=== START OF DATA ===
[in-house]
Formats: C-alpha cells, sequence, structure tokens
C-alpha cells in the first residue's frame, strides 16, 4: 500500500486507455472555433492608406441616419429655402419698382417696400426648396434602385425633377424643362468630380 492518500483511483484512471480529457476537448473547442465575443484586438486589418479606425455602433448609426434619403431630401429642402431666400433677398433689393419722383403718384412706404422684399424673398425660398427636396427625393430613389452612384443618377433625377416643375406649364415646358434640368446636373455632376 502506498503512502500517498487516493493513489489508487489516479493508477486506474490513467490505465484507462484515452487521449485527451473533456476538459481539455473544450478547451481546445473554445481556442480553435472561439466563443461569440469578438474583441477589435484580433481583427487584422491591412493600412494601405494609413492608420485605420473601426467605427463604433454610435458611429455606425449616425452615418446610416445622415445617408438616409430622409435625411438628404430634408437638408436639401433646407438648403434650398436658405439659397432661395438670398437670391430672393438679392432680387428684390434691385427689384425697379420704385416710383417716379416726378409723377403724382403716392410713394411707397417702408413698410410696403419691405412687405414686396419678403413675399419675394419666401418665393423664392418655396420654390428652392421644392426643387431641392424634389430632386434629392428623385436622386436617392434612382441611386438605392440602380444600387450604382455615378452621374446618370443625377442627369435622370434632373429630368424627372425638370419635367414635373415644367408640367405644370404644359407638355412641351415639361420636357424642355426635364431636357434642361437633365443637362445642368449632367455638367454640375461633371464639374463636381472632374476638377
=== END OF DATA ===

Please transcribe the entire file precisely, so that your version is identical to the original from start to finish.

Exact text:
[in-house]
Formats: C-alpha cells, sequence, structure tokens
C-alpha cells in the first residue's frame, strides 16, 4: 500500500486507455472555433492608406441616419429655402419698382417696400426648396434602385425633377424643362468630380 492518500483511483484512471480529457476537448473547442465575443484586438486589418479606425455602433448609426434619403431630401429642402431666400433677398433689393419722383403718384412706404422684399424673398425660398427636396427625393430613389452612384443618377433625377416643375406649364415646358434640368446636373455632376 502506498503512502500517498487516493493513489489508487489516479493508477486506474490513467490505465484507462484515452487521449485527451473533456476538459481539455473544450478547451481546445473554445481556442480553435472561439466563443461569440469578438474583441477589435484580433481583427487584422491591412493600412494601405494609413492608420485605420473601426467605427463604433454610435458611429455606425449616425452615418446610416445622415445617408438616409430622409435625411438628404430634408437638408436639401433646407438648403434650398436658405439659397432661395438670398437670391430672393438679392432680387428684390434691385427689384425697379420704385416710383417716379416726378409723377403724382403716392410713394411707397417702408413698410410696403419691405412687405414686396419678403413675399419675394419666401418665393423664392418655396420654390428652392421644392426643387431641392424634389430632386434629392428623385436622386436617392434612382441611386438605392440602380444600387450604382455615378452621374446618370443625377442627369435622370434632373429630368424627372425638370419635367414635373415644367408640367405644370404644359407638355412641351415639361420636357424642355426635364431636357434642361437633365443637362445642368449632367455638367454640375461633371464639374463636381472632374476638377